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State attorneys general warn VA about abortion rule

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WASHINGTON (BP)—An alliance of 15 attorneys general have warned Secretary Denis McDonough they will “act decisively” if the Department of Veterans Affairs uses a new rule to violate their states’ restrictions on abortion.

Led by Mississippi Attorney General Lynn Fitch, the coalition wrote McDonough Nov. 17 to object to a V.A. interim final rule (IFR) that provides abortions in certain cases for military veterans and family members. The attorneys general told the secretary they will not permit him to use the rule, which was issued by the V.A. in September, “to erect a regime of elective abortions that defy state laws.”

The Southern Baptist Ethics & Religious Liberty Commission (ERLC) filed public comments Oct. 11 that called for the V.A. to revoke the rule, which explicitly lifts a 30-year-old restriction on abortions by the department. The ERLC said the IFR forces taxpayers to fund the taking of preborn human lives, disregards a congressional ban on abortions by the V.A. and violates the religious freedom of health-care workers.

“These state attorneys general are right to push back on this unconstitutional move from the Biden administration that circumvents pro-life state laws,” ERLC Policy Manager Hannah Daniel told Baptist Press.

“As the ERLC’s October public comments argued, this IFR is antithetical to our nation’s principles and forces pro-life Americans to fund the horrific practice of abortion,” she said by email. “It is our continued hope that this rule will be repealed or stopped in the courts.”

The IFR permits the V.A. to provide abortions in its medical benefits package under specific conditions, as well as abortion counseling, for pregnant veterans and V.A. beneficiaries. Under the rule, the V.A. will perform abortions when the life or health of the mother is threatened and when the pregnancy is the result of rape or incest. The rule’s guidelines, however, can be interpreted to grant a right to abortion that is more extensive than it appears at first glance.

The V.A. interim rule – which went into effect Sept. 9 when it was published in the Federal Register – is another in a series of actions by President Biden and his administration in an effort to minimize the effect of the Supreme Court’s June reversal of the 1973 Roe v. Wade decision, which legalized abortion throughout the country.

The high court’s ruling returned abortion policy to the states. Thirteen states have “[t]otal/near total limits on abortion” in effect as of Nov. 16, Susan B. Anthony (SBA) Pro-life America reported. In addition, Florida has a ban in effect on abortion beginning at 15 weeks’ gestation. “Total/near total” restrictions on abortion in nine states await a final ruling in the courts, according to the report.

With the exception of Nebraska, the 15 attorneys general who wrote McDonough represent states that already have enacted some form of abortion prohibition.

In their letter, Fitch and the attorneys general described the new V.A. rule as “unlawful” and “deeply flawed.” The IFR “rests on a claim of legal authority that the VA does not have and it purports to override duly enacted state laws on matters within traditional state authority,” the letter said.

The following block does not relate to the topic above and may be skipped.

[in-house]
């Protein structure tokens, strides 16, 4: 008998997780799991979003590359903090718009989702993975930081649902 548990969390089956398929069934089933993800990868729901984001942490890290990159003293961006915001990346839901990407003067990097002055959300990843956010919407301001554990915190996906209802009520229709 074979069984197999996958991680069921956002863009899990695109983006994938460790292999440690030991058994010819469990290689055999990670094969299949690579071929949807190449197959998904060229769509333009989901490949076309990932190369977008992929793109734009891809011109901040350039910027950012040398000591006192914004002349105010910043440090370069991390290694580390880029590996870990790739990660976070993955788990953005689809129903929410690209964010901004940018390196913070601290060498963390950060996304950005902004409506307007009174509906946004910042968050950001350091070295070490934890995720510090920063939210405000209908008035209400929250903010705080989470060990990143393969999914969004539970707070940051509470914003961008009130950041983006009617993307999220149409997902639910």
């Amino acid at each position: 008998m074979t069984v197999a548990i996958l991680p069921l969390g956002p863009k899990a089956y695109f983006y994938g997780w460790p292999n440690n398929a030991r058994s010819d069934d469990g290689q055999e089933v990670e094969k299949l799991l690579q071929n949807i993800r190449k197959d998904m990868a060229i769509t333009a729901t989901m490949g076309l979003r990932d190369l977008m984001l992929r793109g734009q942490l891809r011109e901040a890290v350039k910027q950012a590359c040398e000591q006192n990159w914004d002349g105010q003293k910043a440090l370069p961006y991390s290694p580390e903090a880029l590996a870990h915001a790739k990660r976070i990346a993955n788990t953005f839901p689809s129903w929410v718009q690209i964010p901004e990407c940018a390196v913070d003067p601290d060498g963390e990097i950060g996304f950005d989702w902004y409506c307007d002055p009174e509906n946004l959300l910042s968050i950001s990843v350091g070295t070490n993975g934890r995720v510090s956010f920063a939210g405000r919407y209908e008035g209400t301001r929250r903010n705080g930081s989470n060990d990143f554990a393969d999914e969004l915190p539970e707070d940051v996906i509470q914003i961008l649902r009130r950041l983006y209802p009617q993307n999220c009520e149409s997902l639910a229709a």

Primarily, the attorneys general said:

— The V.A. lacks authority to provide abortions because the 1992 Veterans Health Care Act does not authorize abortions and the department’s assertion a 1996 law “effectively overtook” the earlier law is without merit.

— The IFR “would not simply displace the many state laws regulating and restricting abortion” even if the V.A. has the authority it alleges.

— They “will be watching closely the VA’s use of this rule and we will be ready to act if the VA defies the law.” The attorneys general also emphasized the rule must be administered in a way that is consistent with a health-care worker’s right to refuse to participate in an abortion on the basis of “conscience or religious belief.”

“Like many of the [Biden administration’s] abortion-related efforts, this new rule is an unlawful attempt to wrest” authority from the American people, the attorneys general wrote. “That attempt will fail.”

Joining Fitch on the letter were Mark Brnovich of Arizona, Leslie Rutledge of Arkansas, Ashley Moody of Florida, Christopher Carr of Georgia, Todd Rokita of Indiana, Daniel Cameron of Kentucky, Douglas Peterson of Nebraska, Drew Wrigley of North Dakota, Dave Yost of Ohio, Alan Wilson of South Carolina, Jonathan Skrmetti of Tennessee, Ken Paxton of Texas, Sean Reyes of Utah and Patrick Morrisey of West Virginia.

According to the IFR, decisions regarding what constitutes endangerment of life and health will be made case by case through consultation between a V.A. medical professional and a woman. The V.A. will accept a report by a veteran or beneficiary as satisfactory proof of rape or incest, the department said.

The rule’s language regarding the “health” of the mother is open to a potentially expansive understanding. In the past, “health” has been interpreted to include not only physical well-being but such factors as the emotional and psychological condition of the mother.

Nine days before the Supreme Court’s ruling, messengers to the SBC’s annual meeting adopted a resolution that called on the justices to overturn Roe and the 1992 Planned Parenthood v. Casey decision that affirmed it. The resolution also urged state legislators to pass “pro-life policies that uphold the dignity and value of every human life, including both vulnerable women and children.”